Calalyst deposits archives at Hagley Musuem

Catalyst deposits trove of women’s records at Hagley

Betsy PriceCulture, Headlines

Calalyst deposits archives at Hagley Musuem

Lorraine Hariton, CEO of Catalyst, stands with a sample of its archives, which are now being stored at Hagley Library.

Catalyst, a nonprofit focused on helping women work outside the home, on Tuesday celebrated adding its archives to Hagley Museum and Library’s collection of business records.

The organization, which also is celebrating its 60th anniversary, started as a way to encourage educated women to go to work at a time when businesses were dominated by men.

It evolved to encompass all women and work on helping corporations change workplaces to make them more attractive for women who wanted to work and have a family. Catalyst was an early champion of job sharing, for example.

Calalyst deposits archives at Hagley Musuem

Felice N. Schwartz

Hagley will store and preserve Catalyst’s archives, which archivists say is the only collection of its kind that shows the evolution of women in business and the workplace.

It came in 350 boxes that are still being archived, but should be open to researchers in a few months.

Looking at business through the eyes of women is an area Hagley hopes to be able to continue to strengthen.

The library already is known for having a major collection of manuscripts, archives, photographs and books from many companies, including DuPont, that document American business and technology.

Catalyst was established by Felice N. Schwartz in 1962.

The nonprofit’s debut tracks along with the rise of the feminist movement in the late 1960s and early 1970s, but rather than burning bras, Catalyst wanted to encourage women to have the satisfaction of a career and a paycheck of their own while balancing that with family.

“The focus on the role of women in business is squarely where we are,” said CEO Lorraine Hariton. “Our vision and mission has evolved over time, but it’s always been about women being successful in business.”

Catalyst evolves

Somewhere in the 90s, Catalyst realized that corporations needed to change their workplaces in order to attract and keep more women and shifted focus to that. It champions diversity and embraces changes, such as working virtually, which it started doing 20 years ago.

The company is based in New York but is global. It works with hundreds of companies and has revenues of $25 to $30 million annually.

Catalyst bused dozens of workers to Hagley Tuesday to attend a preview of the archives as part of its 60th anniversary.

Sixty years from now, Hariton told the crowd, Catalyst will still be trying to help women in the workplace.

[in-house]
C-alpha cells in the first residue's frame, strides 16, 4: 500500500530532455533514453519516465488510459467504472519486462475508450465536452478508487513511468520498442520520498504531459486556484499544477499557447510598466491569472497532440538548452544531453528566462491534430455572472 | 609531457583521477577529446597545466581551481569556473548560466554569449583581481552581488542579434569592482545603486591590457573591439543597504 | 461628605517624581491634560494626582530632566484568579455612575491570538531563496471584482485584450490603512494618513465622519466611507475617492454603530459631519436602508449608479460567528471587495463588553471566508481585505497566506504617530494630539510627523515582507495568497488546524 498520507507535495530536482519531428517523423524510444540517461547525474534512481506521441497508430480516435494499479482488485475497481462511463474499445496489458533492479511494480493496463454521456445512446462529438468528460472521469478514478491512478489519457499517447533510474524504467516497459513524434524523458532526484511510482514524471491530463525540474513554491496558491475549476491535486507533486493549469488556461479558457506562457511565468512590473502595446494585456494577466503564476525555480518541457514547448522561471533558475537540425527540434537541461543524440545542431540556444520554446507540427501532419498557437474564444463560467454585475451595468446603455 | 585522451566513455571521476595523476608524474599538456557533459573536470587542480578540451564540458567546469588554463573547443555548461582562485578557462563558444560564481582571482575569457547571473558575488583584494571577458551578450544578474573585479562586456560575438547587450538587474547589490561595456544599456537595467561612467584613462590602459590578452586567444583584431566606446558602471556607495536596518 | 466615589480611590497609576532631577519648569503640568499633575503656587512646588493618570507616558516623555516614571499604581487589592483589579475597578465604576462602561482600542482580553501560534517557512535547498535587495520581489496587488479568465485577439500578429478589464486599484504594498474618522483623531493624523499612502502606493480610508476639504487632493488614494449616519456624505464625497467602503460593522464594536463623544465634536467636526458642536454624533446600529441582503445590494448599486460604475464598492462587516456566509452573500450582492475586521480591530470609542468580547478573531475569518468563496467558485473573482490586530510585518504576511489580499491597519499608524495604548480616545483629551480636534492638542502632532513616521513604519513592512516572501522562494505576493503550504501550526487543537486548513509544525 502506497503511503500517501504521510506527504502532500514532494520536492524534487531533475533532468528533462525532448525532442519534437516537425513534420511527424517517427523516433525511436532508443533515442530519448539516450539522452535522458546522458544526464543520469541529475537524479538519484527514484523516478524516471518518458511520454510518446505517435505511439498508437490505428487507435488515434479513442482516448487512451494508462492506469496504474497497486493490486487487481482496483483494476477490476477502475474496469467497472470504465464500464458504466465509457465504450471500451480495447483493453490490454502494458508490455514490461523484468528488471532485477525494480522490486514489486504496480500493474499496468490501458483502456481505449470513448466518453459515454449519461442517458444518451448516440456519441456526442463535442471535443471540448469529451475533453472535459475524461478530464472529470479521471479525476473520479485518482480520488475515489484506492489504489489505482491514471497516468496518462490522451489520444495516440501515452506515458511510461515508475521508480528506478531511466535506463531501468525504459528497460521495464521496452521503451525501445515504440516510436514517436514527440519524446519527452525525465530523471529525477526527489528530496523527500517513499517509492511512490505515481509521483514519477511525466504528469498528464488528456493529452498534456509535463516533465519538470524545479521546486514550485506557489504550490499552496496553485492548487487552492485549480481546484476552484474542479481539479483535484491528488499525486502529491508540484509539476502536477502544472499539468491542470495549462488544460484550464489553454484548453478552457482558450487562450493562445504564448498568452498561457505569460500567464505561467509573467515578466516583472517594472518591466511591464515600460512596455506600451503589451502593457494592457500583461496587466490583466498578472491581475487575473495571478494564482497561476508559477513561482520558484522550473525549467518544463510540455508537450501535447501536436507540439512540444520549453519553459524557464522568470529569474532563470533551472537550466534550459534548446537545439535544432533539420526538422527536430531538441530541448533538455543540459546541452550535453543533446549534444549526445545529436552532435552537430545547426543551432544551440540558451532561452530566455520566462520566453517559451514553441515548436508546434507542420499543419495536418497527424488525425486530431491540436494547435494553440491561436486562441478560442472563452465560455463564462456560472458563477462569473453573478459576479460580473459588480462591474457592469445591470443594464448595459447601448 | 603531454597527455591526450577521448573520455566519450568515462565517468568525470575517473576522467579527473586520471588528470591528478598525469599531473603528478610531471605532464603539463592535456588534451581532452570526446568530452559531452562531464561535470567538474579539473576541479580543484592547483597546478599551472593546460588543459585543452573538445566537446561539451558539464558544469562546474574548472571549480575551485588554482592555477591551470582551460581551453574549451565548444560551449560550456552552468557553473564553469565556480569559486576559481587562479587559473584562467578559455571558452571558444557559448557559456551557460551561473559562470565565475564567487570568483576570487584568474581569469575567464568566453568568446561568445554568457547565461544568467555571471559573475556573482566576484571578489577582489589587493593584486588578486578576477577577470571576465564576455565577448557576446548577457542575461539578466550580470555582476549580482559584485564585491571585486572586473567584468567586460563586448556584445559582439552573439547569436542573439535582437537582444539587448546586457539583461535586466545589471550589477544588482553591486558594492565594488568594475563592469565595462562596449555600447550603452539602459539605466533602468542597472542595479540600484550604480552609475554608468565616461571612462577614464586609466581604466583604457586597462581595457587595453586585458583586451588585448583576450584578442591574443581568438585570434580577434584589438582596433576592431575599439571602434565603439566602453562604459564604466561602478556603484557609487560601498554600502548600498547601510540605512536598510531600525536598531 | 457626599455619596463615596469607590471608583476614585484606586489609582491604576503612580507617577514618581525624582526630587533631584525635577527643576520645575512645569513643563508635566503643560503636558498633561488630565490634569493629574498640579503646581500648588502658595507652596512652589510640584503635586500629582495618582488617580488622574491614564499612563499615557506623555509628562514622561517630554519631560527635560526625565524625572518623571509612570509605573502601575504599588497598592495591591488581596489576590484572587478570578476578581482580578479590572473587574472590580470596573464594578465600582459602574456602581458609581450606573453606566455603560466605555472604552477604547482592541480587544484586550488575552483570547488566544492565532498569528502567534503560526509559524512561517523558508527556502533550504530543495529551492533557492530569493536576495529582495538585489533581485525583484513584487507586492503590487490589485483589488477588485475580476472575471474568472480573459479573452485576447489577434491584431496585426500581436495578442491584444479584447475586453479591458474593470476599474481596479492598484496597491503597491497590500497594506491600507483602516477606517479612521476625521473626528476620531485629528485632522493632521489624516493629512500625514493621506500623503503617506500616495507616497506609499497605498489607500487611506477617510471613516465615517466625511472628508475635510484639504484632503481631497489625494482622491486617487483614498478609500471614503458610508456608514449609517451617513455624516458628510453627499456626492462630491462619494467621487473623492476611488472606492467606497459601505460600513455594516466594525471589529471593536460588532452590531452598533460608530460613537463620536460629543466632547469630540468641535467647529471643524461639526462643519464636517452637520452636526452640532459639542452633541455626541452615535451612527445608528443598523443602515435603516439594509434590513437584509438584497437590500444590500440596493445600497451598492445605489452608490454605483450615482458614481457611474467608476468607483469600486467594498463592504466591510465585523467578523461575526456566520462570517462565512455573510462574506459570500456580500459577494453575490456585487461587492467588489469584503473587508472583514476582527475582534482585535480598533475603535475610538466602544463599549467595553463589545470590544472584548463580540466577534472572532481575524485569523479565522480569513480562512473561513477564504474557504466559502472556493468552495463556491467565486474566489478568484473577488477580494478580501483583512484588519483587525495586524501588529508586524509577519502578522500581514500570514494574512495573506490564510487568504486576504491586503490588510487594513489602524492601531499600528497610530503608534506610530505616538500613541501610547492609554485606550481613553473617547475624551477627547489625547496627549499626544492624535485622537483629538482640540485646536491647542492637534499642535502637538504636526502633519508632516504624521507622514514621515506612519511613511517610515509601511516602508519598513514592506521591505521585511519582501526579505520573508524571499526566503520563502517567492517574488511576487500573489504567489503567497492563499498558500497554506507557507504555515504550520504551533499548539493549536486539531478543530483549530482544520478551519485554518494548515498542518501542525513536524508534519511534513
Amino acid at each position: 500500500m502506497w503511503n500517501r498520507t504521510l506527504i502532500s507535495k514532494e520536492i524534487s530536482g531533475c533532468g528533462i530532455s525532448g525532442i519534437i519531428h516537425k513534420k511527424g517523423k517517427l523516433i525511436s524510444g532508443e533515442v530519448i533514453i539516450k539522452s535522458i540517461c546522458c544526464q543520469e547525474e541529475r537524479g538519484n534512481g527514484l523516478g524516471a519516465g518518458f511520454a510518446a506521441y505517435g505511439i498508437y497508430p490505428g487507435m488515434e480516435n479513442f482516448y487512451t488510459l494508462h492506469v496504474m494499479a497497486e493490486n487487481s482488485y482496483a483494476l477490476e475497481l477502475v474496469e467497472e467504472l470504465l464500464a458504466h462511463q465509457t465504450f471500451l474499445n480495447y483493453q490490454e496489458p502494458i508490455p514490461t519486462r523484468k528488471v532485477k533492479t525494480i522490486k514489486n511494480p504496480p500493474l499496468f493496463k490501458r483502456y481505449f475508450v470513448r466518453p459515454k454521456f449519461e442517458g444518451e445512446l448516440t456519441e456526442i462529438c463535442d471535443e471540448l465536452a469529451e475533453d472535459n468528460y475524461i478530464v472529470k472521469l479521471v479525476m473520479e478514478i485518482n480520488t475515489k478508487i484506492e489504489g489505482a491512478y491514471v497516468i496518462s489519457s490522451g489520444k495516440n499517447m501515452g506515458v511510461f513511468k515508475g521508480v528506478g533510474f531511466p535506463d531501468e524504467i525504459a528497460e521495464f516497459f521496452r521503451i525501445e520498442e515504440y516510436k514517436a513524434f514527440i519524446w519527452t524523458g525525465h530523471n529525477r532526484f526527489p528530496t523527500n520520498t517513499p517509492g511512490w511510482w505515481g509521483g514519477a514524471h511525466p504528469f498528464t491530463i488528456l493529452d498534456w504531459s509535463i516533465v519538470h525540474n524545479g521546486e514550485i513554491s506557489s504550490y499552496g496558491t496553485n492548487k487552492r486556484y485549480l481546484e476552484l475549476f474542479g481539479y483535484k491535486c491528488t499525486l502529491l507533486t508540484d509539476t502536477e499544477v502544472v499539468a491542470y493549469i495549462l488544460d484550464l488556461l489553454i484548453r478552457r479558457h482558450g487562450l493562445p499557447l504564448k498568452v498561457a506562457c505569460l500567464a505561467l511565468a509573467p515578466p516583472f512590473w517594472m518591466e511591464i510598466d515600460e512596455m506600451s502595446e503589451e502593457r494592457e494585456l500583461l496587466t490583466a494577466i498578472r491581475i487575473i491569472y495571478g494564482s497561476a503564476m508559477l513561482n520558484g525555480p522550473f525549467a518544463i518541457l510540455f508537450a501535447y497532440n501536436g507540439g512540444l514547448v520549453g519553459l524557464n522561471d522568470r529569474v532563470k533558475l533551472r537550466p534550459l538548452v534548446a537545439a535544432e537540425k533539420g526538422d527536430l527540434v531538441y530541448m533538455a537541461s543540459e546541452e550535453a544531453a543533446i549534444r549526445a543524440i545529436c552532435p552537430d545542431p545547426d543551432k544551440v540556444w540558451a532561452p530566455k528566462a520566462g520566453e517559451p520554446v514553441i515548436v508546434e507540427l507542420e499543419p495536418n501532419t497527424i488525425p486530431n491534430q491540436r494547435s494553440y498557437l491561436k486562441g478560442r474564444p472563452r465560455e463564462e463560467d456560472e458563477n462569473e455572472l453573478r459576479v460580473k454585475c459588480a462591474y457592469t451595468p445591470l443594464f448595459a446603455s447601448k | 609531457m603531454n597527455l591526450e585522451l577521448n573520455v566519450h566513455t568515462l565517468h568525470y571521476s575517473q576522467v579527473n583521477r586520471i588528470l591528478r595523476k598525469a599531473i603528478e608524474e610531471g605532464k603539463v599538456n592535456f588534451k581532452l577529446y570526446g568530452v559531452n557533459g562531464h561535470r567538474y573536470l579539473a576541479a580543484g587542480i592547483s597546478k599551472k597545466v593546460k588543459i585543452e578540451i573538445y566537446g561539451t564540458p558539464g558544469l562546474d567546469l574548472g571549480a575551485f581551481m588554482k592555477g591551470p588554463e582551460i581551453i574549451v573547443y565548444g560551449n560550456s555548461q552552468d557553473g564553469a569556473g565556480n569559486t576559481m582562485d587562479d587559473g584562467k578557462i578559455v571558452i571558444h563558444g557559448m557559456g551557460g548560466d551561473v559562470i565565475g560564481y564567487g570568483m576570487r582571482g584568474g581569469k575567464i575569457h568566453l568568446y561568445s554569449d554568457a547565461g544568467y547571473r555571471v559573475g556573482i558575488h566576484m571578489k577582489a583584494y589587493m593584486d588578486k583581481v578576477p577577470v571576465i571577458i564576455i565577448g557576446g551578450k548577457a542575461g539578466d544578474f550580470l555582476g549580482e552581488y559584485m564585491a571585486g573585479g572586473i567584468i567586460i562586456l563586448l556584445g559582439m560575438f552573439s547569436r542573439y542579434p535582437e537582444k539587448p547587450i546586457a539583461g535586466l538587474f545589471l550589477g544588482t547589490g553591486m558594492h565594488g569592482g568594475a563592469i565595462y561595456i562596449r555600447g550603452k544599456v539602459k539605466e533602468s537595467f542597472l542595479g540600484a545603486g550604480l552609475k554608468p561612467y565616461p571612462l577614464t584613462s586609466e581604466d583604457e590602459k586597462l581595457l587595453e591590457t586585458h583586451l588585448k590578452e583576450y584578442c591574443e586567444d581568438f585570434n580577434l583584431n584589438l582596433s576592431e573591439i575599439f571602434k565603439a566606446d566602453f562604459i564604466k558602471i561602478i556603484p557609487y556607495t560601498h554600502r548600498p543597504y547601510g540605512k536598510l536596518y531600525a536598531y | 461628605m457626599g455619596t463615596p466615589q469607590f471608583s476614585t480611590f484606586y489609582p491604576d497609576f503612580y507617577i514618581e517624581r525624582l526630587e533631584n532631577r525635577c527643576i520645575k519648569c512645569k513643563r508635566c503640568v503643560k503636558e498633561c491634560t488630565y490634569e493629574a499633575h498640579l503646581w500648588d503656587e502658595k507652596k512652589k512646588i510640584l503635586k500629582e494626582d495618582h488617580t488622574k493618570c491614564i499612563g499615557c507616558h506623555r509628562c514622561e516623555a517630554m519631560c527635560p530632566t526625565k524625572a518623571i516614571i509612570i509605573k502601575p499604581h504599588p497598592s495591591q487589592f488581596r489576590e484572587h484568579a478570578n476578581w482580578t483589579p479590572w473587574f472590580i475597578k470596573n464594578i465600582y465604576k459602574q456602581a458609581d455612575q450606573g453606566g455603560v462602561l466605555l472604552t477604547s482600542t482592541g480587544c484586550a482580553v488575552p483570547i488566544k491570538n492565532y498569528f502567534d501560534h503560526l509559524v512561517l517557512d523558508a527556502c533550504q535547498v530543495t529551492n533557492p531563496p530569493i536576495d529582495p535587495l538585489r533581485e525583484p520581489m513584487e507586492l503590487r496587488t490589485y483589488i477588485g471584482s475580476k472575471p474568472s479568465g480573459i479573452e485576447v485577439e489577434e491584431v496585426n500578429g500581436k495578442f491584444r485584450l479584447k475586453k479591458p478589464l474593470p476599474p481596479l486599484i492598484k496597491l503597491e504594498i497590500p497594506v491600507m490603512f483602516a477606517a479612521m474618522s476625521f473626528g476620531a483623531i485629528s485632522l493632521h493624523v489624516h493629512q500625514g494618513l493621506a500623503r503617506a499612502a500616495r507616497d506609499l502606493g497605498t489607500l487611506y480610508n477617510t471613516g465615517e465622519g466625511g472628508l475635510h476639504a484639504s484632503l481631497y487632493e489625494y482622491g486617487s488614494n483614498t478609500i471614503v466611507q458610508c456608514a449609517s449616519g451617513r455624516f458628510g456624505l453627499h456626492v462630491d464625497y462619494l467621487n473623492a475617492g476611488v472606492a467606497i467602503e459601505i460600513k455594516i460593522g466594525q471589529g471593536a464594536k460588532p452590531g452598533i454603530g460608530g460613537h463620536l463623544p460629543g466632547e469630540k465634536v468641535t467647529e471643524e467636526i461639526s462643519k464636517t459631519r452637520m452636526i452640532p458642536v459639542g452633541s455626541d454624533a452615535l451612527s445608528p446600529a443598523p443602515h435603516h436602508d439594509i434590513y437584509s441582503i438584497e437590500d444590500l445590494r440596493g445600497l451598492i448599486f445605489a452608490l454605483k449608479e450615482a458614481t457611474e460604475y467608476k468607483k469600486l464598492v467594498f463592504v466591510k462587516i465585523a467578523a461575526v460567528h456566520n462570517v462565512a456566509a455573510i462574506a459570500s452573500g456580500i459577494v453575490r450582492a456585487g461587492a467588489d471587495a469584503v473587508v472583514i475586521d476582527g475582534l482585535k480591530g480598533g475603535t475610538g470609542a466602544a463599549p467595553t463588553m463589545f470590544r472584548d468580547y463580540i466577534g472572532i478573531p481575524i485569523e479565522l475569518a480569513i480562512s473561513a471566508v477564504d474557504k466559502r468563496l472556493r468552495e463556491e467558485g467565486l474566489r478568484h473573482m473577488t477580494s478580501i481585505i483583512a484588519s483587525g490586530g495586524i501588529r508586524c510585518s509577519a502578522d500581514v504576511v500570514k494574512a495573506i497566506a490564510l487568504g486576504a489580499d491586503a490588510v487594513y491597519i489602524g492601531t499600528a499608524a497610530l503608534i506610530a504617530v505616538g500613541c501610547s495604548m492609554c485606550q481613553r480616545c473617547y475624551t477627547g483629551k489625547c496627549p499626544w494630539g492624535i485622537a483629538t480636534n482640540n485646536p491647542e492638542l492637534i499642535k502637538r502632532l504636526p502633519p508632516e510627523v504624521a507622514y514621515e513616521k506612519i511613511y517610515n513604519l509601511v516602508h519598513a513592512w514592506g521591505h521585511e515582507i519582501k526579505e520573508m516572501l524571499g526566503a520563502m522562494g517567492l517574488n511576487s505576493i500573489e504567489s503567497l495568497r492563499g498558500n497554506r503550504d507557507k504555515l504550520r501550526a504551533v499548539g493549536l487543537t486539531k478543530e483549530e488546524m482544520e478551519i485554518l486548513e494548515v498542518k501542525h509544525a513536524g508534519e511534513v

Also speaking Tuesday was Dr. Anne Boylan, professor emerita of history and women and gender studies at the University of Delaware.

She fascinated the crowd with stories about how women came to the workplace, starting with a study group created in December 1961 by President John F. Kennedy.

The Presidential Commission on the Status of Women was housed in the cabinet-level Department of Labor and led by former First Lady Eleanor Roosevelt. Those on the committee included five cabinet secretaries, congressmen and leaders of important major corporations.

“In other words, this was not just window dressing. This was a consequential group,” she said. “It wasn’t just designed to sort of placate Kennedy’s women supporters.”

Calalyst deposits archives at Hagley Musuem

Dr. Anne Boylan

When the commission delivered its landmark 300-page report to Kennedy in October 1963, it offered a blunt assessment of women’s status in early 1960s America in everything from job opportunities, marriage and family life, to law, education, tax code and political status.

It said American women were systemically disadvantaged and treated as second class citizens in the economy and the family. It also said Black women and women of color generally suffered worse from  economic and discriminatory structures in every facet of their lives.

Boylan pointed out that both Schwartz and Betty Friedan went to Smith College in the 40s. Neither was allowed into Ivy League schools, who accepted only men.

Schwartz founded Catalyst a year before Friedan’s “The Feminine Mystique” was published in 1963. The book was a reworked collection of essays that Friedan had written for magazines.

It’s possible, Boylan said, that Schwartz had read those articles.

The Catalyst archive promises to open a variety of new lines of research, Boylan told the crowd that filled the second floor of Hagley’s Soda House.

“It’s also likely to propel forward interpretive projects that historians have had in development for the past 25 years or so,” she said. “That project involves challenging outdated notions about women’s historical experiences during the 1950s and 1960s, especially experiences in the economy.”

The event ended with a preview of the archives’ content and a champagne toast celebrating Catalyst’s 60th anniversary.

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